This fiery version of Chicken Tinga is looking for a permanent home, preferably somewhere in your fridge. In exchange, it’ll provide all sorts of impromptu meals loaded with that savory Tinga flavor — your job is to eat them.
Chicken Tinga Recipe
I’ve been keeping batches of this upgraded Tinga on standby for the last few weeks. It’s designed to be not only hotter, but a bit more saucy as well — kind of a standalone version that you can throw on a tortilla for an instant meal.
But it uses the same key ingredient that we used in our taco version:
Yes, those are tomatillos and their tartness makes Tinga come alive! I’ve tried Tinga recipes that use all tomatoes as the base but I find most of them disappointing.
So keep an eye out for fresh tomatillos next time you’re at the market. Pull back the husks and buy the ones that have taut, green skin — if they’re wrinkled they are past their prime.
I should also mention that this Tinga version has some real heat. You can always cut the chipotle amount in half for a milder batch.
First things first, get those tomatoes and tomatillos roasting: 2 plum tomatoes and 5-6 tomatillos will do the job.
Yes, you can char them in a skillet, but I’m still in the habit of tossing them in a 400F oven. Keep an eye on them as the tomatillos typically don’t need as long as the tomatoes to roast.
If the tomatillos start to wither away you can take them out and let the tomatoes continue to roast, but to be honest sometimes I just let everything roast away until I need them. (Note: I’m in the habit of cutting out the stems before roasting, knowing that any juices leftover in the roasting pan will be added to the blender.)
Next up is the chicken, You could easily use shredded Rotisserie chicken, but I typically poach chicken breasts and then shred it using two forks. Simply cover two chicken breasts with cold tap water, bring to a boil, and then simmer for 20-25 minutes or until the chicken is cooked through.
You can also add a bit of flavoring to the poaching water if you want — for this batch I added salt, pepper, onion, and cilantro.
Meanwhile, saute 1/2 onion and 4 whole garlic cloves in some oil over medium heat.
Cook until the onion is just starting to turn brown, approximately 5-8 minutes, and then add to a blender along with the roasted tomatoes and tomatillos. We’ll also add 5 chipotles in adobo. Yes, five!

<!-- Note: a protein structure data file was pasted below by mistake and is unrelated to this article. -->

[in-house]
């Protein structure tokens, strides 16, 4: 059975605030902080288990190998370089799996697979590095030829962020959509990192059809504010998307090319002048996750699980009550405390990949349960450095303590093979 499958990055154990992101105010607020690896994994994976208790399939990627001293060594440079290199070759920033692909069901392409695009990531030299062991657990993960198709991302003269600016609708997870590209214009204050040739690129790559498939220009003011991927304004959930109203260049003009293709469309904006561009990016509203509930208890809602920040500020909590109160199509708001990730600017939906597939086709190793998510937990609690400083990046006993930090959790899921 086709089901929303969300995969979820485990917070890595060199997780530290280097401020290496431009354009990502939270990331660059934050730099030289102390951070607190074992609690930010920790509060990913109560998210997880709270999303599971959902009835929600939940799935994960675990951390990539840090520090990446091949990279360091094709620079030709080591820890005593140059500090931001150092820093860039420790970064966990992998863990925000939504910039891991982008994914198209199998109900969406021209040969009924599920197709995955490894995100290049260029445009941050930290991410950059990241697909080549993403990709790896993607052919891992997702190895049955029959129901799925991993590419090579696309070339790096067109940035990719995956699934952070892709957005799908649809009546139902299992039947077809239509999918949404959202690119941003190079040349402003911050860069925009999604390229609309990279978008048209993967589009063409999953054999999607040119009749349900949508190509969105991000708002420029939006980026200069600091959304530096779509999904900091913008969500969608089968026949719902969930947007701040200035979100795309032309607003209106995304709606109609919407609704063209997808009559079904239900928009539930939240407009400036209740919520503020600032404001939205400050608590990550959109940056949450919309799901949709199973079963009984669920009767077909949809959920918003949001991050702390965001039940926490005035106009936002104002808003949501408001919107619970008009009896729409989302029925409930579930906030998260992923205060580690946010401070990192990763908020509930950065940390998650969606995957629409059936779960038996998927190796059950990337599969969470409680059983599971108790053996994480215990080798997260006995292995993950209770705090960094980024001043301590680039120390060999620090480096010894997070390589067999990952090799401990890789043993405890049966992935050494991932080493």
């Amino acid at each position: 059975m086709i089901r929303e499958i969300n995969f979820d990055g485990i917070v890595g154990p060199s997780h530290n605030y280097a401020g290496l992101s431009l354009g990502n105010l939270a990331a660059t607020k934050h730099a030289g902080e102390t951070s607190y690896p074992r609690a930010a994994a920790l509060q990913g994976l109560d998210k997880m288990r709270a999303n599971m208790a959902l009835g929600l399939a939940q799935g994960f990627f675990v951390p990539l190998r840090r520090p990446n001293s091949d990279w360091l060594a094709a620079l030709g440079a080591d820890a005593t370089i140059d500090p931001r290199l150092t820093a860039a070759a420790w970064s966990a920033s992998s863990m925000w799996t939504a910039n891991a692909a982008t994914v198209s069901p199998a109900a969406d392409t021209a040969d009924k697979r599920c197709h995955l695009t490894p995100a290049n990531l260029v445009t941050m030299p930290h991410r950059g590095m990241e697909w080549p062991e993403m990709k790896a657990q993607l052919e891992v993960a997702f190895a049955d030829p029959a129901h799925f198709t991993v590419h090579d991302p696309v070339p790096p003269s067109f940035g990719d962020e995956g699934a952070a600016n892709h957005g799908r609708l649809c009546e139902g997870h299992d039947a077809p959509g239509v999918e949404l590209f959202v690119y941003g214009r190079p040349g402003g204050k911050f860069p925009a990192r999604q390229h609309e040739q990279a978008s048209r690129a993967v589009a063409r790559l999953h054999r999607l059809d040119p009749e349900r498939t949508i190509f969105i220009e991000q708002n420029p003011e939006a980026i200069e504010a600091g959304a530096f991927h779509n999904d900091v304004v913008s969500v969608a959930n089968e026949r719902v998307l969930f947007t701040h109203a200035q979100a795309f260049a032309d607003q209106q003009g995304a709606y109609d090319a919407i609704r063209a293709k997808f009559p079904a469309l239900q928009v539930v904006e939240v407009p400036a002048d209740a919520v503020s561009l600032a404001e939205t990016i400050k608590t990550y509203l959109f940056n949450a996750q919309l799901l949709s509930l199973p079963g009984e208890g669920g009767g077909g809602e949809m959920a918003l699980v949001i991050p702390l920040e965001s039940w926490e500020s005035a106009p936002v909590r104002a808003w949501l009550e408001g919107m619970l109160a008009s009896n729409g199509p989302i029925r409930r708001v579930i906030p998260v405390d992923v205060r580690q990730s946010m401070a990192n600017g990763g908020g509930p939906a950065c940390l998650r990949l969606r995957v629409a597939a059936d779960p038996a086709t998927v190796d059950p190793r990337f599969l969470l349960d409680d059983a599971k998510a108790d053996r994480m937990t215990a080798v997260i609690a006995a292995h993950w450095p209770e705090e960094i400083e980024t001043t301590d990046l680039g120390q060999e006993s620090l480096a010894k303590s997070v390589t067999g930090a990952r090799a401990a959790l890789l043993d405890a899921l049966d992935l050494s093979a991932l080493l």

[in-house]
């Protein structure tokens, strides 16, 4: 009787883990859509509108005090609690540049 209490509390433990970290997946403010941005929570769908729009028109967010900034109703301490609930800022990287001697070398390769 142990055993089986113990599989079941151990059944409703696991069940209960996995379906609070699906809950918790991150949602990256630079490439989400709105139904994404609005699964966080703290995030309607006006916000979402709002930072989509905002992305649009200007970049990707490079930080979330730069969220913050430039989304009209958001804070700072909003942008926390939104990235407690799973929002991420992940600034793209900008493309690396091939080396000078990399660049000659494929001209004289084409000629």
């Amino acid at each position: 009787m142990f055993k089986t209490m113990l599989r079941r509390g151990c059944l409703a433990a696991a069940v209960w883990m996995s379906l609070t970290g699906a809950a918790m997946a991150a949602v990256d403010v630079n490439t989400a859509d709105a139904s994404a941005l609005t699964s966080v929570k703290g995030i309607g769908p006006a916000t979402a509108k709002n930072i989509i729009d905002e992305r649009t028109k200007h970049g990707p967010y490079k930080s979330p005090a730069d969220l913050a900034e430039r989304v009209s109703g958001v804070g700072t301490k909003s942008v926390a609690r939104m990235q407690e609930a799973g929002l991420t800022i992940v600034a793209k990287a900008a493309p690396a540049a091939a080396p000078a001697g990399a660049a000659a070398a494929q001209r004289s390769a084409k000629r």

I typically scrape out the seeds of the chipotles. (More info on working with chipotles in adobo here.)
Give it a whirl but I tend to keep this sauce a bit chunky, pulse blending to combine it.
If you give it a taste at this point it’s going to have some real heat, so consider yourself warned! I usually can’t resist and I’m always amazed at how much flavor it already has despite using just five ingredients so far.
Heat a dollop of oil in a saucepan over medium heat. Add the sauce from the blender.
We’ll also add:
2 tablespoons adobo sauce
1 teaspoon Mexican oregano
1/2 teaspoon salt
freshly cracked black pepper
dash of cumin (optional)
Let this simmer for a few minutes and then add the shredded chicken.
Combine well and then congratulate yourself for whipping up a batch of authentic Tinga. Easy right?
Let this simmer until everything is at a uniform temperature. Definitely take another taste for salt level — I added another generous pinch to this batch.
And if you are one of the lucky ones who sees five chipotles in a recipe and thinks “Only five?” then you can always add some more adobo sauce at this point to amp it up even more.
If all went according to plan you’ve got some lip-smacking Chicken Tinga on your hands — good enough to eat straight from the pan.
As mentioned, I’ve been keeping some of this in the fridge for a week’s worth of no-thinking-involved meals. I also usually keep some of this black bean puree in the fridge.
I think you can probably guess where this is going right?
Although it’s less common than traditional taco combos, a beans-cheese-meat taco is a combo worth adding to your arsenal. (We use it in our Colorado Chicken Tacos too.)
It works great on tostada shells, but really crispy tortillas will work too, so that’s what we’re making here. Simply add a thin layer of beans and cheese to a corn tortilla in a skillet or comal.
Cook over medium heat until the cheese is melted and there are brown spots forming on the bottom of the tortillas.
Add some piping hot Tinga and dinner is served!
These are warm, goopy tacos that don’t need much else, but of course a final burst of acidity will make them pop even more. A squeeze of lime does the job quite well, but Pickled Onions are a good candidate too.